I’m sure those who were dealing with Hurricanes Harvey, Irma and Maria had a million other things to worry about besides their credit reports and credit scores. But when storm victims, their family members and the relief workers get some normalcy back in their lives and refocus on their finances, there will be some things they will want to understand regarding credit reporting. There are, in fact, credit reporting standards and guidance from the credit reporting industry, which specifically address natural and other “declared” disasters.
Lenders and other data furnishers provide information to the three national credit reporting companies (Equifax, Experian and TransUnion) using an industry standard format called Metro 2. And these data furnishers are instructed on how to properly report under the Metro 2 format via the Credit Reporting Resource Guide or, as it is referred to more informally, the Metro 2 manual. It’s important to have a basic understanding of the Metro 2 manual because it addresses how natural disaster credit reporting is to be handled.
When reporting to the credit reporting companies, lenders can add a code to their accounts or “trade lines” which indicates that their customers or borrowers have been “Affected by natural or declared disaster.” If a lender uses this code, formally referred to as a Special Comment Code, the notification about a disaster will appear alongside the trade line for the customer’s account. It’s incumbent on the lender to insert the code initially and to remove the code after the event.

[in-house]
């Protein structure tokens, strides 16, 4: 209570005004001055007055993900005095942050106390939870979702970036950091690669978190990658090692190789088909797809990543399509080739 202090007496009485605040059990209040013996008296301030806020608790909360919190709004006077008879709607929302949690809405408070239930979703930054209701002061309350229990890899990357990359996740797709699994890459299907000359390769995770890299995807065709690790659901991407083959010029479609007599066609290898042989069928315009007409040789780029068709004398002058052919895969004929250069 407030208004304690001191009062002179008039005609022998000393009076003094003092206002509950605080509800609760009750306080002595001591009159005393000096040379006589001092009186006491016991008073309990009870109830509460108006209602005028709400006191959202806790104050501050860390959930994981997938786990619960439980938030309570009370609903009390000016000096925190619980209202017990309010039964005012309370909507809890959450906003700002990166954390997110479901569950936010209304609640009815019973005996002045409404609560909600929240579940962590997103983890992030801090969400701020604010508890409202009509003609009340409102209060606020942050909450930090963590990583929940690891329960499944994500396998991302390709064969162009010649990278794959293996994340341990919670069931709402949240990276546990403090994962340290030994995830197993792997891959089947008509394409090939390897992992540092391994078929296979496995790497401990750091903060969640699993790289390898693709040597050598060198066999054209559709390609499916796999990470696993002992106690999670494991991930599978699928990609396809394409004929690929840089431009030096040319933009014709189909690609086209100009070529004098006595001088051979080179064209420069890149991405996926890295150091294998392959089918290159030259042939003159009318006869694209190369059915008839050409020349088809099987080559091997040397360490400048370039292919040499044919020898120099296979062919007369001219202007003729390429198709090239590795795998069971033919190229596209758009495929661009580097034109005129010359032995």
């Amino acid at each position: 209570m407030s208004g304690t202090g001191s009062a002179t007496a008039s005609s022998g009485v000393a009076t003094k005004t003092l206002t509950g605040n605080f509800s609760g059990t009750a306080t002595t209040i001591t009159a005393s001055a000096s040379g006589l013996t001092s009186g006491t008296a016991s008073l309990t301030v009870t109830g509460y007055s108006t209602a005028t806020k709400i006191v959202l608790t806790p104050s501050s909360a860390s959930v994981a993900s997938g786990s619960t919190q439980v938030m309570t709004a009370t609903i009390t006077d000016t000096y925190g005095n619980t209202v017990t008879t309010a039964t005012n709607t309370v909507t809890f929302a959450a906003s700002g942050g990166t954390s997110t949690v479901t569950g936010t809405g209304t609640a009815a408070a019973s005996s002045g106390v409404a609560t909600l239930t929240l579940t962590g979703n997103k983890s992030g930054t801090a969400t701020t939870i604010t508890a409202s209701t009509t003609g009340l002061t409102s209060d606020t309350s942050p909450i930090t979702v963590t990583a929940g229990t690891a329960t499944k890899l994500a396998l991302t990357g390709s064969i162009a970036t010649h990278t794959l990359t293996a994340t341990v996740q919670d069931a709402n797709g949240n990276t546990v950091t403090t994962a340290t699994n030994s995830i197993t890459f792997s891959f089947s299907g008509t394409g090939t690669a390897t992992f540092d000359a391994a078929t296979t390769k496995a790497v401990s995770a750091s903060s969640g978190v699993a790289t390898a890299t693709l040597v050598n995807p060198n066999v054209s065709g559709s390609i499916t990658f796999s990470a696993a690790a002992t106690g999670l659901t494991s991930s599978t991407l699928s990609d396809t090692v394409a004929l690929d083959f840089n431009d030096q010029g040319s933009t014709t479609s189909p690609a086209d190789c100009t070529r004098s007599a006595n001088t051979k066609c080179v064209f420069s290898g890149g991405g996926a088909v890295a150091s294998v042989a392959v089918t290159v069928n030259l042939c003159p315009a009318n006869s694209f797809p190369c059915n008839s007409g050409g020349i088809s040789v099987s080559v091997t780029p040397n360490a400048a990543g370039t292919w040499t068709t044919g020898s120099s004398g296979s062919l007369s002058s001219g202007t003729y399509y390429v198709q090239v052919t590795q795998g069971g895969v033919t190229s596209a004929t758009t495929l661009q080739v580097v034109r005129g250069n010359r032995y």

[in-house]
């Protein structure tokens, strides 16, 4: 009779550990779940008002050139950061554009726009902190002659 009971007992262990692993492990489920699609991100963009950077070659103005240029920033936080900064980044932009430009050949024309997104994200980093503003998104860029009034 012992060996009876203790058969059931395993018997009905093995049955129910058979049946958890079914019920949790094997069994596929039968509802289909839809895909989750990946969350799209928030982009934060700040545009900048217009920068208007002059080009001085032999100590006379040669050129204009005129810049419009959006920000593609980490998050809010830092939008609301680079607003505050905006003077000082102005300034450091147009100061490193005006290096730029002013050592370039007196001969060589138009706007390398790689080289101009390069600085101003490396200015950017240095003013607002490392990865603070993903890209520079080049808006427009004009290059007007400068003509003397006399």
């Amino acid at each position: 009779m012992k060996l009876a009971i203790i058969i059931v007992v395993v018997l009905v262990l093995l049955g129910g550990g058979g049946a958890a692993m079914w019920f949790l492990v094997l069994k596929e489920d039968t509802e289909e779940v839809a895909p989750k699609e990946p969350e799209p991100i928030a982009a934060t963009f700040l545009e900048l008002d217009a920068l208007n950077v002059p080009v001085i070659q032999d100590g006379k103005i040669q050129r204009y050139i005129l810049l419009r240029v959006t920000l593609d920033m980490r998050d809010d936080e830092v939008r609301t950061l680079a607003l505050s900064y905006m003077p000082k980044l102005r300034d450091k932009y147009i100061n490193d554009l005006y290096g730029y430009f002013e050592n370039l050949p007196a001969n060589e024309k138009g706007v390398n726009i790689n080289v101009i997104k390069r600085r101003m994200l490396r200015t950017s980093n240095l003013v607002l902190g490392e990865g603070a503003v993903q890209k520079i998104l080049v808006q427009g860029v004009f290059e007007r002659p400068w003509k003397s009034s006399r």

Lenders should connect with their credit bureau representative to understand how to report natural disaster codes on their customers’ accounts.
Are My Credit Scores Impacted?
The VantageScore 3.0 and 4.0 models are actually different than other credit scoring models because they allow for special treatment of victims of a natural disaster. With other conventional models, consumers’ accounts that are reported with the natural disaster reporting code may not be counted in the calculation of a credit score. As a result, both positive and negative information is potentially invisible to a consumer’s credit score and some consumers’ scores actually may decline because they are not getting credit for the positive information associated with the coded accounts.
With the VantageScore 3.0 and 4.0 models, only payment history information that would negatively impact a consumer’s credit score is “set to neutral” so consumers are not impacted if they are not able to pay their bills during this time.
Disclaimer: The views and opinions expressed in this article are those of the author John Ulzheimer and do not necessarily reflect the official policy or position of VantageScore Solutions, LLC.